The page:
Ethics in Forensic Science

The temptation for the forensic scientist ... is to become a servant of the police and the criminal prosecutor’s office to the extent that truth is sacrificed.. Such forensic scientists improperly join in the chase for a likely suspect and resolve doubts in support of their colleagues in the police department.

—William Curran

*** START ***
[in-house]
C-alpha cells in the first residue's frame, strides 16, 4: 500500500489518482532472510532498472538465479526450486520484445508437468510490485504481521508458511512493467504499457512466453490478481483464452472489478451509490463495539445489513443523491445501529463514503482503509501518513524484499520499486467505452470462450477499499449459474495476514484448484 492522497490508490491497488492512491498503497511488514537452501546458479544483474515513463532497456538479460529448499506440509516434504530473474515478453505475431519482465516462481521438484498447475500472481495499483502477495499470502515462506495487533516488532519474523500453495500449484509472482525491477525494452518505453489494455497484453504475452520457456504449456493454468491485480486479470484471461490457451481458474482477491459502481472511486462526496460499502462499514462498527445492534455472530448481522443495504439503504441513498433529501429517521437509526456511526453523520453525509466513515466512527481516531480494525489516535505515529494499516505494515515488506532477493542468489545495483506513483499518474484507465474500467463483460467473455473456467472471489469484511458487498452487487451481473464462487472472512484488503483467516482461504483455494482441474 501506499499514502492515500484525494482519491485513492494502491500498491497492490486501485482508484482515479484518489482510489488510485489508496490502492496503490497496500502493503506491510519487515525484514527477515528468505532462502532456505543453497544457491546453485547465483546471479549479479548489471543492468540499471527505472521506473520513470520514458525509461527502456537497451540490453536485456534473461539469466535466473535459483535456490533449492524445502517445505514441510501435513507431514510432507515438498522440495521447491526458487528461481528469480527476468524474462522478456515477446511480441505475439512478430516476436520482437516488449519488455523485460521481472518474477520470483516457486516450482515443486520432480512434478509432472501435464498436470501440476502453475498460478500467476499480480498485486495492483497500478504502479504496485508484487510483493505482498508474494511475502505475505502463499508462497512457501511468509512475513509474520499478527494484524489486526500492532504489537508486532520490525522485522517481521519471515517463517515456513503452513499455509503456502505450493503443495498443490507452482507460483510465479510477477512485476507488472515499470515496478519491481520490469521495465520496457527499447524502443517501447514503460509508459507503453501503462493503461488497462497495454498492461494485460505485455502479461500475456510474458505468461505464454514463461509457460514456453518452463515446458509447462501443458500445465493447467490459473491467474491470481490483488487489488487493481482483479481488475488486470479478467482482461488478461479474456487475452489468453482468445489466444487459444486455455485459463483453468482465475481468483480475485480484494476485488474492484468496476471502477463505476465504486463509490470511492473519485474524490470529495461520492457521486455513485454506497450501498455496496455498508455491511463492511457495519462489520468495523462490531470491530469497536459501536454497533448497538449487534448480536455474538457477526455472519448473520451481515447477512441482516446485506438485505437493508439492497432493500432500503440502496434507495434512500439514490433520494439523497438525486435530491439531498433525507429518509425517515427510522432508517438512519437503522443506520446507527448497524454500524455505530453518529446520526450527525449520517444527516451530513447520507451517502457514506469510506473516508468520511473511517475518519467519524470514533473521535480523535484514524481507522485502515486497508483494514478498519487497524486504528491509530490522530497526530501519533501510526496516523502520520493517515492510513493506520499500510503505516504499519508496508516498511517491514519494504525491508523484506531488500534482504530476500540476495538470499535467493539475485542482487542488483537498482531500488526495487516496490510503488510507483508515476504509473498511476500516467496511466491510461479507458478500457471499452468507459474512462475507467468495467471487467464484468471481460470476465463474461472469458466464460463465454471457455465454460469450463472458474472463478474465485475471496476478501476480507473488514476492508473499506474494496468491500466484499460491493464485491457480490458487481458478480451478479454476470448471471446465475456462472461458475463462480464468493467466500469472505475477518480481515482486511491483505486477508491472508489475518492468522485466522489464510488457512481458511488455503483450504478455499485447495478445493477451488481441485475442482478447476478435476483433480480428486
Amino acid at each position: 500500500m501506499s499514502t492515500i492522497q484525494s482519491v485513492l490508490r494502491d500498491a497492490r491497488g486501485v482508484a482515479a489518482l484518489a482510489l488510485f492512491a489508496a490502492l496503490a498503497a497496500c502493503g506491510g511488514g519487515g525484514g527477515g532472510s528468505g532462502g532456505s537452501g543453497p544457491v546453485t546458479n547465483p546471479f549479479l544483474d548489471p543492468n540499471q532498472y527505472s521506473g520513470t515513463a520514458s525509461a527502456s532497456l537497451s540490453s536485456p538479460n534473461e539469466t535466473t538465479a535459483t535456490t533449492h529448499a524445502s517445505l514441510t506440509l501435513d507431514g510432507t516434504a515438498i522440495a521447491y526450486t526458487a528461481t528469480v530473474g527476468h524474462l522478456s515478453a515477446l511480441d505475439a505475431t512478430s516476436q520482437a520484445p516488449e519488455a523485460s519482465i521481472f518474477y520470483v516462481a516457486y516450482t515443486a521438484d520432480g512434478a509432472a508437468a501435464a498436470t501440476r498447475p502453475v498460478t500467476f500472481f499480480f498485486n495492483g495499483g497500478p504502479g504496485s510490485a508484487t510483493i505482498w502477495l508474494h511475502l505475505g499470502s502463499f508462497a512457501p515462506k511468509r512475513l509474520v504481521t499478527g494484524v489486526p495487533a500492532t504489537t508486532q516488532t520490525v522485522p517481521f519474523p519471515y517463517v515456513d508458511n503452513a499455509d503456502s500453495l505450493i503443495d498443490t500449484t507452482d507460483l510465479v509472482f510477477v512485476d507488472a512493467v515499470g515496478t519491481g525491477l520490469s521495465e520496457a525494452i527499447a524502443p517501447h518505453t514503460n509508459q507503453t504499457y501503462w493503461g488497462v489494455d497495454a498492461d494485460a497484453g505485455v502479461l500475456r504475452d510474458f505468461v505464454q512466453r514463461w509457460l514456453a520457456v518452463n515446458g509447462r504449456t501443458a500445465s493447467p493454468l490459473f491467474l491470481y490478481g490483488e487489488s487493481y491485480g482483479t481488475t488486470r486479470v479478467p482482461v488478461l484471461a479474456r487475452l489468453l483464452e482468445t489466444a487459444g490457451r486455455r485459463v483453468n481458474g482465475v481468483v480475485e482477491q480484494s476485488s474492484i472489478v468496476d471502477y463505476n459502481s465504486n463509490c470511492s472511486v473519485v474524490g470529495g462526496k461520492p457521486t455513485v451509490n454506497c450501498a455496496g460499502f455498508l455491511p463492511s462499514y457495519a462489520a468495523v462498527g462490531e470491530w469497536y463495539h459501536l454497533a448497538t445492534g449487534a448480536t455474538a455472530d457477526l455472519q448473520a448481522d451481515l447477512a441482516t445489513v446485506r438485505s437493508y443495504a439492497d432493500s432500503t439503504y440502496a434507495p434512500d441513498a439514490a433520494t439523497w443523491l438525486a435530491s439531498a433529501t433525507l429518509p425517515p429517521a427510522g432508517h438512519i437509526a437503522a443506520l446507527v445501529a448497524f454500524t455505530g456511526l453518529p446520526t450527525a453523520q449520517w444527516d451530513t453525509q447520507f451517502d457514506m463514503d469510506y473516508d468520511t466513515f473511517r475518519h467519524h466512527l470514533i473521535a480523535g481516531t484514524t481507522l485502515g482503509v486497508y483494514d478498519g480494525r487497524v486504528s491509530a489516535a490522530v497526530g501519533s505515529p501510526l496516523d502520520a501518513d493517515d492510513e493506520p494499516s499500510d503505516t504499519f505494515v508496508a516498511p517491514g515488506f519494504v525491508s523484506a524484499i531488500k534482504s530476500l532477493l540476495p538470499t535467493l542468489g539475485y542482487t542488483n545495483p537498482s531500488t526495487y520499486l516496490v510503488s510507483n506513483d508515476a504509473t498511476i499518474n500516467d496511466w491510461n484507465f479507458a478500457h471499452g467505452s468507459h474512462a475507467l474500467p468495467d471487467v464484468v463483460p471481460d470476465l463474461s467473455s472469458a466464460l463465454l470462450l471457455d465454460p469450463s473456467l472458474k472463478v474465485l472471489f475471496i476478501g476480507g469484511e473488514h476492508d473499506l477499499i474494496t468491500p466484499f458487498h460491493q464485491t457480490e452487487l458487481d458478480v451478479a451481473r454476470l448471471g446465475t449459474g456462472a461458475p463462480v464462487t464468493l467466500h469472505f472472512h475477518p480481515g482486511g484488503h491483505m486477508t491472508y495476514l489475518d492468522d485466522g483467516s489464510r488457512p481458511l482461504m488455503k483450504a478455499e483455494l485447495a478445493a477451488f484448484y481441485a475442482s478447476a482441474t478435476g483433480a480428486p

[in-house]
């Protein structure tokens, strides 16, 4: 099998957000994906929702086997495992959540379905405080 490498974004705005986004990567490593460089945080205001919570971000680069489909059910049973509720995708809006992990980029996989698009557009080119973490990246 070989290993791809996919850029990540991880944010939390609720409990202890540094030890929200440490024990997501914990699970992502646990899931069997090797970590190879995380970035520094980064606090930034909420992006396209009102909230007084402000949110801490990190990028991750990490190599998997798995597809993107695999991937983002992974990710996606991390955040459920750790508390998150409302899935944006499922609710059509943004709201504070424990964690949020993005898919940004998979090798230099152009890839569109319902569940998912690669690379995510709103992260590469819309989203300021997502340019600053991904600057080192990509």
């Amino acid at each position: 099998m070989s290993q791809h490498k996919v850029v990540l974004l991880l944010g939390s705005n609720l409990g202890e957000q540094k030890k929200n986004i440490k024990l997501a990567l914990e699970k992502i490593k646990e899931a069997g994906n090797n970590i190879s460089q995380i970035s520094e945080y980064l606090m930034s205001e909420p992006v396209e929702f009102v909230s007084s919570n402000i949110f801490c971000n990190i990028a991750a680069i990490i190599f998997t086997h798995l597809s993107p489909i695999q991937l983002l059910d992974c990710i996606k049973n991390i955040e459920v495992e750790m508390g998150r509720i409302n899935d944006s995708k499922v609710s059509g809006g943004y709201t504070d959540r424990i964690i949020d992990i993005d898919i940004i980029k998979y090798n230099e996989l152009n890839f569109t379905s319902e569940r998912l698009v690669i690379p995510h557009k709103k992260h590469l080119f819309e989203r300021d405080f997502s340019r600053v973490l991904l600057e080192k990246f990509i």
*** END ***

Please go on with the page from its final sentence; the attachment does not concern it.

Forensic science is a historical science applied to criminal investigation and legal matters. It is the association of people, places, and things involved in criminal activity. The goal of investigation is to answer questions such as what crime was committed, who committed the crime, and what evidence is pertinent to the crime. Evidence is anything that helps prove or disprove material facts and may be physical or testimonial. The goal of forensic scientists is to examine evidence, to piece together facts based on evidence, and to convey the results to investigators, attorneys, judges, and juries via reports and testimony. Criminal investigation involves police, attorneys, and scientists. It is the job of the police officers, detectives, and/or crime scene investigators to report to the scene of a crime. Once the scene is processed, forensic scientists analyze the evidence that crime scene personnel have recovered. Forensic scientist positions used to primarily consist of trained biologists or chemists who received on-the-job training and gained experience for the legal aspects of the job. Within the past 20 years, undergraduate and graduate programs in forensic science have become the norm. Since the O. J. Simpson trial, the public has become increasingly aware of the value of forensic analysis and the importance of conducting exams consistently, by applying standard protocols. With the increased popularity of the science have come a number of television shows depicting Hollywood’s version of forensic science. Although glamorous and fast paced, the media depicts a deceiving reality of forensic science. The public is led to believe that important evidence is found in every crime, that cases are always solved and quickly, and that, with the aid of technology, instruments do the work for the scientists. Another misconception is that one person is responsible for a number of areas within the investigation, as opposed to specializing in a particular discipline. The true value of scientists is skewed by the Hollywood characters’ ability to carry guns, to question witnesses, to process crime scenes, and to analyze a variety of evidence when, in reality, such a job is conducted by many people (and unless the crime scene investigator (CSI) is a sworn officer, the person does not carry a gun). The issues mentioned may facilitate unethical behavior if a scientist allows such hype to become a distraction or an influence. This chapter looks at the reality of forensic science.

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